Fairly regularly on the 40m band I hear a quick blip of a tone, and when I look at the waterfall I see these brief transmissions all across the band that look like little dots. What is causing that?

Burst transmissions across the full band, low to high


2 Answers 2


It's probably an ionosonde — sending out HF radio signals not to communicate but to measure the reflections and thereby determine the current characteristics of the ionosphere.

The signal is probably not actually a series of brief transmissions, but a continuous chirp transmission with continuously increasing frequency. Two reasons:

  • As far as I know, this is how ionosondes work, and I've heard many chirps on HF, but never a stepped transmission.

  • If you look closely at the display, it appears that only one pixel in each horizontal line is lit by this transmission. If it were short bursts on single frequencies, we would expect to either see the transmission either taking up multiple pixels in the vertical time axis occasionally, or for some of the transmissions to be missed entirely, rather than a constant-ish spacing along the spectrum.

    It looks like a series of dots because your waterfall display is displaying a series of momentary snapshots over time, not using the entire period of the signal between one line of the display and the next. (This is possible, but requires more computation. If it did, you'd see a continuous slanted line, but much more faintly than the dots because you'd be looking at the power effectively averaged over a longer time period.)

If this is a chirp, then if you catch the sound of it in SSB mode, you should hear a quickly increasing or decreasing tone, not a stable tone.

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    $\begingroup$ What license (or licensed mode) allows transmitting a chirp across an entire frequency band (or more)? $\endgroup$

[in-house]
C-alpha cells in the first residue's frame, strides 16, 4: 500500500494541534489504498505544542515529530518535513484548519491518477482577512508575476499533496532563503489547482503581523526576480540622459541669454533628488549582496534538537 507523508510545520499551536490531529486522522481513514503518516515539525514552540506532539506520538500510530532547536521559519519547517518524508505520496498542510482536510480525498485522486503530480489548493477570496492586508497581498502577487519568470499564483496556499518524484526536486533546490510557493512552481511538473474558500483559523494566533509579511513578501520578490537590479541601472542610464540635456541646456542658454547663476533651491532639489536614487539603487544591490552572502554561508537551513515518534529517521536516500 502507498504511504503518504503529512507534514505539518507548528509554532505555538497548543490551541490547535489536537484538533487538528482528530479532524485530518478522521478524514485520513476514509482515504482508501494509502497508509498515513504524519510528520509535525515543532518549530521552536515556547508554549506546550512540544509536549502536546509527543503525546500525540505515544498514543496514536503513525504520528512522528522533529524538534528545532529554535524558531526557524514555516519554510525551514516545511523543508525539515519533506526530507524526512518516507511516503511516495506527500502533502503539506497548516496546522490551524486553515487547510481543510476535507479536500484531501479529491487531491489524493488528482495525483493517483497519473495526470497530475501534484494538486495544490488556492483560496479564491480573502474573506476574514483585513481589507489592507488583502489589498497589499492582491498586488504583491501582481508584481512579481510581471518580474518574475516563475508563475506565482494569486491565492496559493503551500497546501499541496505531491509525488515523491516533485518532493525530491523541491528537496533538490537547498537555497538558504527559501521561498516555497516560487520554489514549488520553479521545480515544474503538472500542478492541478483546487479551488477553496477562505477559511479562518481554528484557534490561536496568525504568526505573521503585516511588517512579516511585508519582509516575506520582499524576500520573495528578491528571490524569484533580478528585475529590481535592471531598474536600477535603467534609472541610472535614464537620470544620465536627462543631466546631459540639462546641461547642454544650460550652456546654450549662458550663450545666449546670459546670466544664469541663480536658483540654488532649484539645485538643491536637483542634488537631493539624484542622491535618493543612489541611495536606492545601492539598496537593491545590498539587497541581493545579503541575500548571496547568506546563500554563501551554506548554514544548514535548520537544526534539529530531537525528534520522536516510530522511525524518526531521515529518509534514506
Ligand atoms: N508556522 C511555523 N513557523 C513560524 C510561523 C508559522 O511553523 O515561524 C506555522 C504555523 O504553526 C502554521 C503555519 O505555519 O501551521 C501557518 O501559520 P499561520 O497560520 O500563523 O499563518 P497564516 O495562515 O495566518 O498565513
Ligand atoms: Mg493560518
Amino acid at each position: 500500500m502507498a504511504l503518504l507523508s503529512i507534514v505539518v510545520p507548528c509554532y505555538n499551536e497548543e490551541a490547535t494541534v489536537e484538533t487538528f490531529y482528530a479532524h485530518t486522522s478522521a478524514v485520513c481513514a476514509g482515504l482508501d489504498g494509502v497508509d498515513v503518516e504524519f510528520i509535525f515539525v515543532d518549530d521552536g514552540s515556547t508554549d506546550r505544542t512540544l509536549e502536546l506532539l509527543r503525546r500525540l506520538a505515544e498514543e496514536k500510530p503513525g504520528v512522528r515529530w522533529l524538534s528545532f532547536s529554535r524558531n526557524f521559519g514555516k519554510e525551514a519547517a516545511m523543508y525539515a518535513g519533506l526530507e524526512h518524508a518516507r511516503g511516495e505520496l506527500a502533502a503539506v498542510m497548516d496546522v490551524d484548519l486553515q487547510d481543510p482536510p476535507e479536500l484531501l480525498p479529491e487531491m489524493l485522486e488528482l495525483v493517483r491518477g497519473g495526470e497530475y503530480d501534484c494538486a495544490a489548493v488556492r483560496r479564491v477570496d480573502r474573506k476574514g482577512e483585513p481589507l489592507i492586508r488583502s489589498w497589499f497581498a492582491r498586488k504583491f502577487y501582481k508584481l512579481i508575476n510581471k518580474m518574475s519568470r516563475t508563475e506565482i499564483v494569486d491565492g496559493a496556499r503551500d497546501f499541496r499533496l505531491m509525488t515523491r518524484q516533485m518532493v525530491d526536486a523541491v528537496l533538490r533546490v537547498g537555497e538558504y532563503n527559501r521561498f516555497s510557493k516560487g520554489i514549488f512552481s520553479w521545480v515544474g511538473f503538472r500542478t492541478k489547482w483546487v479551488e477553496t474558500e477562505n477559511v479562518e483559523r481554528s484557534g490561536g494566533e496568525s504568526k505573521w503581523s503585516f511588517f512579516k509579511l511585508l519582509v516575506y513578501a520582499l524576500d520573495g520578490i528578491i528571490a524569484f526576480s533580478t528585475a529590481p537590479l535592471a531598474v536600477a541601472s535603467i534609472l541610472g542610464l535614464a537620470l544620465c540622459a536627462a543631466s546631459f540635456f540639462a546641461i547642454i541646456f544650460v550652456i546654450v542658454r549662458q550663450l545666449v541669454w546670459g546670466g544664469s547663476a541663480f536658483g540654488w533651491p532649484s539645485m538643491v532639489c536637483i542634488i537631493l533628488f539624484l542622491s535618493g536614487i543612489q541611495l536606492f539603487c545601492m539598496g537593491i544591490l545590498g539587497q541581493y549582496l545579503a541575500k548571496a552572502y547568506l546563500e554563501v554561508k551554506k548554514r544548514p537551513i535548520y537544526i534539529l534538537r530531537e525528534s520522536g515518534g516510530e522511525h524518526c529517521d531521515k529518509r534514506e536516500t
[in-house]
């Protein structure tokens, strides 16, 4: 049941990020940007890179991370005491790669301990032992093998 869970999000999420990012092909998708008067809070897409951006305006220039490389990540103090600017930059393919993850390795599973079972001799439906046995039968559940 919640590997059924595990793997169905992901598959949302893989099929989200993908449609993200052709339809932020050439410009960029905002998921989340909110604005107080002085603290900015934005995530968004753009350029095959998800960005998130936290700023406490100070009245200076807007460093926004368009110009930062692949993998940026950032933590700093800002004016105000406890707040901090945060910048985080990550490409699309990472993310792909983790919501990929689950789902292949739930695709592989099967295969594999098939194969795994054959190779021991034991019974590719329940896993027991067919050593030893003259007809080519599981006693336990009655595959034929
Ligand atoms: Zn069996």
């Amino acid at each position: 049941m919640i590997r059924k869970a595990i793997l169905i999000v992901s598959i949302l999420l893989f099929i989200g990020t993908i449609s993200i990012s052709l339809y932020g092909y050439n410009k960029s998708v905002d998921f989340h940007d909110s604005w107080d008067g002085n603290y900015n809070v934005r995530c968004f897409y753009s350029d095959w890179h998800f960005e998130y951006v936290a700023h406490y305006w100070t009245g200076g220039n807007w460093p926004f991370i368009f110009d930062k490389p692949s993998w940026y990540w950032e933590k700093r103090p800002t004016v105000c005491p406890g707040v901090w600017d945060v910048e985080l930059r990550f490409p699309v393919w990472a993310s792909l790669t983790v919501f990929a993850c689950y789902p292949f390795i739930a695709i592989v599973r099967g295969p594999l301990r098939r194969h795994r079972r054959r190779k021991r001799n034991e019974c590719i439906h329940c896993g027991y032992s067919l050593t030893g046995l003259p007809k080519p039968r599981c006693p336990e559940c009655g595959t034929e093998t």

– hotpaw2
    Jul 5, 2019 at 15:35
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    $\begingroup$ It's very brief and high pitched, so I can't tell if it's getting higher or lower. Imagine a very dainty sneeze. "Tchew!" $\endgroup$
    – SandPiper
    Jul 5, 2019 at 15:43
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    $\begingroup$ @SandPiper That would probably be a chirp then. $\endgroup$
    – Kevin Reid AG6YO
    Jul 5, 2019 at 16:21
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    $\begingroup$ @hotpaw2 Good question! I don't know how ionosonde stations are licensed. That might be interesting to ask separately. $\endgroup$
    – Kevin Reid AG6YO
    Jul 5, 2019 at 16:22
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    $\begingroup$ @MikeWaters A chirp fundamentally has no rise/fall. The apparent precision is almost certainly an artifact of the waterfall display — I expect it's running on a fairly slow time scale and discarding data, so it's not going to accurately show time/bandwidth effects. $\endgroup$
    – Kevin Reid AG6YO
    Jul 5, 2019 at 17:09

It appears from your photo that the pulses are not quite simultaneous; rather the transmitter sends a pulse, steps frequency up, sends another pulse, and so on. That behavior is what I'd expect from a propagation test beacon system, checking for things like MUF over a variety of paths and distances.

This kind of transmission would usually be received by a network of stations that would report back (by Internet, or before Internet via land lines or return radio transmission) on what frequencies pulses were received. This data, in turn, is combined with that from a number of other beacons and converted to an MUF path map.


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